Small Church Ministry
5 Mistakes More Likely To Be Made By Small Churches Than Big Churches
Different sizes of churches serve different functions. And they face different challenges.

Small churches are not just smaller versions of big churches.

Every size has value, but different sizes serve different functions in the body of Christ. They also have different challenges and they tend to make different kinds of mistakes.

Here are 5 mistakes that are more likely to be made by small churches than by big ones. The smaller, the more susceptible they are.

(For the other side of this equation, check out 5 Mistakes More Likely To Be Made By Big Churches Than Small Churches.)

1. Holding On To Stale Traditions

Some traditions strengthen a church, some weaken a church.

And some traditions that used to strengthen us will eventually weaken us if we hold onto them past their sell-by date.

Some churches need to ask themselves a very serious question. Namely, ‘what’s more important to us? Holding onto traditions that are killing our church, or letting go of some traditions to save the church?’

No, I’m not talking about biblical principles. Without those, we don’t get to call ourselves a church. But anything other than those need to be held lightly, and sometimes not at all.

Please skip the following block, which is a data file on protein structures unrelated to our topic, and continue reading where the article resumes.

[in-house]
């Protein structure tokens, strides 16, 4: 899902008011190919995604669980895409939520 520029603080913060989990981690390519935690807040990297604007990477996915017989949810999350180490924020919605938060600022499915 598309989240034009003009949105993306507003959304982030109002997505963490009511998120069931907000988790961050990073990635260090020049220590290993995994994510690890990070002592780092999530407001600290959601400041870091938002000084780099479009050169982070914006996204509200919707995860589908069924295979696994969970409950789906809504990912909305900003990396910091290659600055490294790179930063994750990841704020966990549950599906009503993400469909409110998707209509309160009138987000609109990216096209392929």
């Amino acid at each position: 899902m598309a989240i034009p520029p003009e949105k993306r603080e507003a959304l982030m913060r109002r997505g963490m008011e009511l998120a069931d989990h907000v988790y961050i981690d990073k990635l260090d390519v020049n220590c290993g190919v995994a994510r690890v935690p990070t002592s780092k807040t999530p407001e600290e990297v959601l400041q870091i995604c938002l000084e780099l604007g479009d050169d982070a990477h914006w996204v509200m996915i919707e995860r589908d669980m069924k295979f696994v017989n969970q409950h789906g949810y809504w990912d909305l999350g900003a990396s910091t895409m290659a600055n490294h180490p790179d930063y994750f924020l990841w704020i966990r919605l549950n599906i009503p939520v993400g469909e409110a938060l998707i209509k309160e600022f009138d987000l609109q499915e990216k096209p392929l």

2. Poor, Or Nonexistent Planning

Not long ago, I was chatting with the pastor of a dying church. He was excited about his plans to revitalize it, so I asked him to send me an outline of those plans. What did he send me? A six-month calendar of committee meetings.

Certainly, getting the planning team in the room for regular times of prayer, strategizing and assessment is a very valuable part of the process. But having more meetings is a poor substitute for having a plan.

Having more meetings is a poor substitute for having a plan.

Another pastor in a similar situation sent me a list of sermon series. Preaching in series can be very helpful. I’ve done it for years. But we can’t confuse a sermon series with a revitalization plan any more than meetings are. They may be elements of a plan, but they can’t be the plan.

On a recent, very helpful Thom Rainer podcast about replanting dead or dying churches, Mark Clifton said that churches in crisis “generally value the process of decision over the outcome of decision.” Healthy churches prioritize outcomes.

A plan includes a roadmap for how to get from where you are now to a better, more desirable future. Certainly that plan will change as circumstances change, so the ability to adapt and change needs to be built into the plan. But, to repeat the old cliché, those who fail to plan, plan to fail.

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April 19, 2017 at 12:44 AM

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